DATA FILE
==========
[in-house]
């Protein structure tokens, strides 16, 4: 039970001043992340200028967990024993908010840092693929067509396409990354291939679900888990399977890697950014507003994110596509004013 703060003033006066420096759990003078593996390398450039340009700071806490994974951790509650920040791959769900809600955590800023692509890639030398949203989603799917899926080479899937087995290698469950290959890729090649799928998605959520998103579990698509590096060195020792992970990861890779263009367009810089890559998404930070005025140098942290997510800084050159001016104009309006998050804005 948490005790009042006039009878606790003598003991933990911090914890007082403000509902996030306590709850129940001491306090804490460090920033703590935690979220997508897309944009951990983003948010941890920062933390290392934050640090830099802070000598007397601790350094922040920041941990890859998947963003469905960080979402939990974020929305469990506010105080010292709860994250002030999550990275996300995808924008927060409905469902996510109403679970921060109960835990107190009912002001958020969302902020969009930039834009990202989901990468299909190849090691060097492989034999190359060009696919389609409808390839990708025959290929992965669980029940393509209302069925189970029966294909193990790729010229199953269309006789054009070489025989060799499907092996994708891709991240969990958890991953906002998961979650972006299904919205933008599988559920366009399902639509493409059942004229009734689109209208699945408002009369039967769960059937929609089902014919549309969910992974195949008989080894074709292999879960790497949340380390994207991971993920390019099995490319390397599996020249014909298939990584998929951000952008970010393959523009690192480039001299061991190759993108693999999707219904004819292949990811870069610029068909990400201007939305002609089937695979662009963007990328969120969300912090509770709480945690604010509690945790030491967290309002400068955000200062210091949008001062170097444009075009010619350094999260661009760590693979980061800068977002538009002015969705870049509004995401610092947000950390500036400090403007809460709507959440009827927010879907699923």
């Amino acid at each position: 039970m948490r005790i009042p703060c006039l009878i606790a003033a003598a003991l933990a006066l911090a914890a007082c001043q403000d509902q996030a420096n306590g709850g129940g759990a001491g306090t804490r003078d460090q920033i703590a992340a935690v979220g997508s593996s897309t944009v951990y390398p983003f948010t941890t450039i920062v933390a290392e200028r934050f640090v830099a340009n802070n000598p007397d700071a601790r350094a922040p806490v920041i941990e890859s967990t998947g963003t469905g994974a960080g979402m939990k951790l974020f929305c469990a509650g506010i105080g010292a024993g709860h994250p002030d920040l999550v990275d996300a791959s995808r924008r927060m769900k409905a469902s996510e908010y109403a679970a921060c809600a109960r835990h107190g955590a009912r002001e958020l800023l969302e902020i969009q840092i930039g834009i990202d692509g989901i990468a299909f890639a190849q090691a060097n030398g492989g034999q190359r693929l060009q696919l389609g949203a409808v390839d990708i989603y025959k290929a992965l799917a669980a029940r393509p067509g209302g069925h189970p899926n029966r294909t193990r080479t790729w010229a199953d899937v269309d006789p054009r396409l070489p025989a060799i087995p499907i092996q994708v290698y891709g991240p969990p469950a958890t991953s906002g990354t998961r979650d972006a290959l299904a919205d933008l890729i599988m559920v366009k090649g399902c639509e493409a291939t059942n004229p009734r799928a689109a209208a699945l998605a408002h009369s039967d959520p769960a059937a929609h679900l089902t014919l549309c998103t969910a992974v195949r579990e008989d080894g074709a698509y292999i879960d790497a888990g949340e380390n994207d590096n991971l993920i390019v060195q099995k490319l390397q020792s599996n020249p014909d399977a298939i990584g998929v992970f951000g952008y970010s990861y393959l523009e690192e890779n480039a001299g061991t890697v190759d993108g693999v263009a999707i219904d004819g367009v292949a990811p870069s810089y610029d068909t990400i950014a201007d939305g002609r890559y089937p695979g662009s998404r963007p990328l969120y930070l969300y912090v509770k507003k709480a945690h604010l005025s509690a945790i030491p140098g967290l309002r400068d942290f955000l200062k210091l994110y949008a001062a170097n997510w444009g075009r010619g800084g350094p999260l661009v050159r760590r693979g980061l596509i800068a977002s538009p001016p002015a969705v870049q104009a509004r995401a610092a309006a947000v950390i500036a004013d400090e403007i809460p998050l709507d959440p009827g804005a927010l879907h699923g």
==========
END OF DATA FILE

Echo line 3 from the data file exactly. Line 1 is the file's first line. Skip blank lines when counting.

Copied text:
């Amino acid at each position: 039970m948490r005790i009042p703060c006039l009878i606790a003033a003598a003991l933990a006066l911090a914890a007082c001043q403000d509902q996030a420096n306590g709850g129940g759990a001491g306090t804490r003078d460090q920033i703590a992340a935690v979220g997508s593996s897309t944009v951990y390398p983003f948010t941890t450039i920062v933390a290392e200028r934050f640090v830099a340009n802070n000598p007397d700071a601790r350094a922040p806490v920041i941990e890859s967990t998947g963003t469905g994974a960080g979402m939990k951790l974020f929305c469990a509650g506010i105080g010292a024993g709860h994250p002030d920040l999550v990275d996300a791959s995808r924008r927060m769900k409905a469902s996510e908010y109403a679970a921060c809600a109960r835990h107190g955590a009912r002001e958020l800023l969302e902020i969009q840092i930039g834009i990202d692509g989901i990468a299909f890639a190849q090691a060097n030398g492989g034999q190359r693929l060009q696919l389609g949203a409808v390839d990708i989603y025959k290929a992965l799917a669980a029940r393509p067509g209302g069925h189970p899926n029966r294909t193990r080479t790729w010229a199953d899937v269309d006789p054009r396409l070489p025989a060799i087995p499907i092996q994708v290698y891709g991240p969990p469950a958890t991953s906002g990354t998961r979650d972006a290959l299904a919205d933008l890729i599988m559920v366009k090649g399902c639509e493409a291939t059942n004229p009734r799928a689109a209208a699945l998605a408002h009369s039967d959520p769960a059937a929609h679900l089902t014919l549309c998103t969910a992974v195949r579990e008989d080894g074709a698509y292999i879960d790497a888990g949340e380390n994207d590096n991971l993920i390019v060195q099995k490319l390397q020792s599996n020249p014909d399977a298939i990584g998929v992970f951000g952008y970010s990861y393959l523009e690192e890779n480039a001299g061991t890697v190759d993108g693999v263009a999707i219904d004819g367009v292949a990811p870069s810089y610029d068909t990400i950014a201007d939305g002609r890559y089937p695979g662009s998404r963007p990328l969120y930070l969300y912090v509770k507003k709480a945690h604010l005025s509690a945790i030491p140098g967290l309002r400068d942290f955000l200062k210091l994110y949008a001062a170097n997510w444009g075009r010619g800084g350094p999260l661009v050159r760590r693979g980061l596509i800068a977002s538009p001016p002015a969705v870049q104009a509004r995401a610092a309006a947000v950390i500036a004013d400090e403007i809460p998050l709507d959440p009827g804005a927010l879907h699923g």